You are here: Home » SME » SME Features
Business Standard

For MSEs, the promoter is the bank to bank on

Business Standard 

Micro and small enterprises (MSEs) are typically promoter-driven, be it operations or financing. A CRISIL study of 6,000 MSEs shows that promoters contribute 50-60 per cent of the net working capital requirement - or twice what they are supposed to contribute - because of restricted access to formal financial institutions. Delays in receivables is a widespread affliction in the sector, which forces promoters to regularly infuse funds to keep the operations going and manage cash flow mismatches. While the Micro, Small, and Medium Enterprises Development Act, 2006, stipulates that ...

TO READ THE FULL STORY, SUBSCRIBE NOW AT JUST Rs 149 A MONTH

Key stories on business-standard.com are available to premium subscribers only.

LOGIN

EMAIL / USER NAME
PASSWORD
REMEMBER ME Forgot password?

Not a member yet ? Resister Now

Connect using any below

  • Don't lose the opportunity of saving $26.77 per month
  • Don't lose the opportunity of saving $26.77 per month
Total Amount
Rs. 0.00
To proceed, kindly select a subscription package

WHAT YOU GET

On Business Standard Digital

  • Access your subscription from anywhere. Be it your computer, tablet or smartphone using a browser or the App, Your Choice.
  • Access to exclusive content, features, opinions and comment, hand-picked by our editors, just for you.
  • Pick your 5 favourite companies. Get all the news upates at the end of each day through E-Mail.
  • Pick the industry that you want to track. And get a daily news letter specific to that industry. Cut out the clutter.
  • And stay on top of your investments. Track stock prices in your portfolio
  • Access 18 years of archival data

On Digital

  • Seamless access to WSJ.com with your Business Standard digital account.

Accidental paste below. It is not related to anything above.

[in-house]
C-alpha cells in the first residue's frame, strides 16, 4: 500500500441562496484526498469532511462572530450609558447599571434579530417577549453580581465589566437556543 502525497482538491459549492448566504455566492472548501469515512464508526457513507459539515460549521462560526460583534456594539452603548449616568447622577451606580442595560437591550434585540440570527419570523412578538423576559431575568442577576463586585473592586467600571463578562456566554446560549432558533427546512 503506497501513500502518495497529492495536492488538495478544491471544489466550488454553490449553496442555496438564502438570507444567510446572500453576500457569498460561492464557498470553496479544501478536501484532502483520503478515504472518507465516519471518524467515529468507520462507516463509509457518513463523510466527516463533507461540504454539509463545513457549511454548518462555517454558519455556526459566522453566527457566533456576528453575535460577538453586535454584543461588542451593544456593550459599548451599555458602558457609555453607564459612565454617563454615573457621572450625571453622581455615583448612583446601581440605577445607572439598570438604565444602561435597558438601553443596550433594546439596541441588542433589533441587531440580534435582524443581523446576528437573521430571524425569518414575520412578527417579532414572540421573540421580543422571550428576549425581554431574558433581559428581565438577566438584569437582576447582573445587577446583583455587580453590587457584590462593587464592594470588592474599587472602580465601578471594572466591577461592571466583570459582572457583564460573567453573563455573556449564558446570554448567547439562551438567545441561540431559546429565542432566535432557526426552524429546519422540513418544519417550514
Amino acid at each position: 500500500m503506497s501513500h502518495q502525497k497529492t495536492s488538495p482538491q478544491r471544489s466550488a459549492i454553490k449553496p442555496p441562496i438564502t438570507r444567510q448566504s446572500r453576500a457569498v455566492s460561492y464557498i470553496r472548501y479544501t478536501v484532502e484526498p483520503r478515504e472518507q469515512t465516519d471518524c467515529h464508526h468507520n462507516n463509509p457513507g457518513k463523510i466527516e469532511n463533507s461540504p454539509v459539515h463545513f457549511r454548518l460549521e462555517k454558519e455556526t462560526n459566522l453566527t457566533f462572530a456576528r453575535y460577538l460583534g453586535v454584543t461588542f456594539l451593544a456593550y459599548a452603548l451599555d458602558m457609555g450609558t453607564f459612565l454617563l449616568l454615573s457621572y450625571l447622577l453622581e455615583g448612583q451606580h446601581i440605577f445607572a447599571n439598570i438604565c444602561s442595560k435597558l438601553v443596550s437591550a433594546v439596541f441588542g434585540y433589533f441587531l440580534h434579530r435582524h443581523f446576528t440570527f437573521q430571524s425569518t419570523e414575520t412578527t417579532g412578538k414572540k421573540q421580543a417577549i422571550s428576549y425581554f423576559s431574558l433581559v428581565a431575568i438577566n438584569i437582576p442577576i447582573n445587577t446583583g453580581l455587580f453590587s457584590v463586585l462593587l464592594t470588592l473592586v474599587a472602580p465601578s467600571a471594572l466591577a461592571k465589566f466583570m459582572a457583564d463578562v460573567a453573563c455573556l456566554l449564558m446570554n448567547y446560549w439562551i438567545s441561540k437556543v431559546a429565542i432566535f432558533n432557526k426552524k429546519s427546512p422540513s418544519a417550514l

• Experience the best of the Journal's reporting, video and interactive features.
  • Read about the people and events shaping business, finance, technology, politics, technology and culture.
  • Stay informed with newsletters - an easy way to get WSJ content straight to your inbox - making life easier on your busiest days.
  • More business executives read the Journal globally than any other publication.
*Note :
Our Partners are proud to be associated with this initiative and will contribute Rs 100 x 6 months thereafter, standard rate of Rs 149 will be charged.
Offer valid for Indian residents only
Requires you to share personal information like PAN, Date of Birth, and Income.
*Annual saving on WSJ subscription price of US$ 347.88 (12 months @ US$ 28.99 per month)
* 1US$ = 67.50 INR.
*Please note that this offer is not valid if you are/were a registered/existing user on WSJ Digital
RECOMMENDED FOR YOU

For MSEs, the promoter is the bank to bank on

Micro and small enterprises (MSEs) are typically promoter-driven, be it operations or financing. A CRISIL study of 6,000 MSEs shows that promoters contribute 50-60 per cent of the net working capital requirement - or twice what they are supposed to contribute - because of restricted access to formal financial institutions.Delays in receivables is a widespread affliction in the sector, which forces promoters to regularly infuse funds to keep the operations going and manage cash flow mismatches. While the Micro, Small, and Medium Enterprises Development Act, 2006, stipulates that receivables of MSEs must be limited to 45 days, CRISIL's analysis shows the average is closer to 65 days.Promoters have to also infuse funds during business exigencies such as unexpected spikes in raw material prices, foreign exchange losses, unanticipated large orders, or delays in insurance claims after calamities such as floods or fire or strikes - and ensure timely production and deliveries.Additionally, MSE Micro and small enterprises (MSEs) are typically promoter-driven, be it operations or financing. A CRISIL study of 6,000 MSEs shows that promoters contribute 50-60 per cent of the net working capital requirement - or twice what they are supposed to contribute - because of restricted access to formal financial institutions. Delays in receivables is a widespread affliction in the sector, which forces promoters to regularly infuse funds to keep the operations going and manage cash flow mismatches. While the Micro, Small, and Medium Enterprises Development Act, 2006, stipulates that ... image
Business Standard
177 22

For MSEs, the promoter is the bank to bank on

Micro and small enterprises (MSEs) are typically promoter-driven, be it operations or financing. A CRISIL study of 6,000 MSEs shows that promoters contribute 50-60 per cent of the net working capital requirement - or twice what they are supposed to contribute - because of restricted access to formal financial institutions. Delays in receivables is a widespread affliction in the sector, which forces promoters to regularly infuse funds to keep the operations going and manage cash flow mismatches. While the Micro, Small, and Medium Enterprises Development Act, 2006, stipulates that ...

image
Business Standard
177 22